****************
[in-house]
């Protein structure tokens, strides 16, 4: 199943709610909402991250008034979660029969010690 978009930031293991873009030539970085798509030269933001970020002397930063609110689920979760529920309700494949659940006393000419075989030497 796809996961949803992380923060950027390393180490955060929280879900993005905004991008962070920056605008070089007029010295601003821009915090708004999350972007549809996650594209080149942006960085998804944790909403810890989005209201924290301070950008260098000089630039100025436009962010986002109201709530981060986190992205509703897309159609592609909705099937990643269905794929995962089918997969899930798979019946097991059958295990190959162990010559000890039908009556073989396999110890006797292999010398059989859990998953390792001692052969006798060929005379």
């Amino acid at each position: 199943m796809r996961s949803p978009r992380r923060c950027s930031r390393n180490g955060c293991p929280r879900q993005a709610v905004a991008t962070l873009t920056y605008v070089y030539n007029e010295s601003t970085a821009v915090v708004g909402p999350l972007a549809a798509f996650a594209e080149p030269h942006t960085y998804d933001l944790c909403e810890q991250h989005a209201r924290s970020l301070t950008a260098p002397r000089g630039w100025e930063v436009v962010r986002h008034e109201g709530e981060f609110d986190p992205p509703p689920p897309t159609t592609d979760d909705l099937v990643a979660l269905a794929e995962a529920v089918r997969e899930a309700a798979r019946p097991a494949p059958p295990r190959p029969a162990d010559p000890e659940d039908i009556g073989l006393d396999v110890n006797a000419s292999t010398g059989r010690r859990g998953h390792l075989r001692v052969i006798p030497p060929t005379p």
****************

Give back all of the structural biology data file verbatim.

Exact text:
[in-house]
């Protein structure tokens, strides 16, 4: 199943709610909402991250008034979660029969010690 978009930031293991873009030539970085798509030269933001970020002397930063609110689920979760529920309700494949659940006393000419075989030497 796809996961949803992380923060950027390393180490955060929280879900993005905004991008962070920056605008070089007029010295601003821009915090708004999350972007549809996650594209080149942006960085998804944790909403810890989005209201924290301070950008260098000089630039100025436009962010986002109201709530981060986190992205509703897309159609592609909705099937990643269905794929995962089918997969899930798979019946097991059958295990190959162990010559000890039908009556073989396999110890006797292999010398059989859990998953390792001692052969006798060929005379």
């Amino acid at each position: 199943m796809r996961s949803p978009r992380r923060c950027s930031r390393n180490g955060c293991p929280r879900q993005a709610v905004a991008t962070l873009t920056y605008v070089y030539n007029e010295s601003t970085a821009v915090v708004g909402p999350l972007a549809a798509f996650a594209e080149p030269h942006t960085y998804d933001l944790c909403e810890q991250h989005a209201r924290s970020l301070t950008a260098p002397r000089g630039w100025e930063v436009v962010r986002h008034e109201g709530e981060f609110d986190p992205p509703p689920p897309t159609t592609d979760d909705l099937v990643a979660l269905a794929e995962a529920v089918r997969e899930a309700a798979r019946p097991a494949p059958p295990r190959p029969a162990d010559p000890e659940d039908i009556g073989l006393d396999v110890n006797a000419s292999t010398g059989r010690r859990g998953h390792l075989r001692v052969i006798p030497p060929t005379p």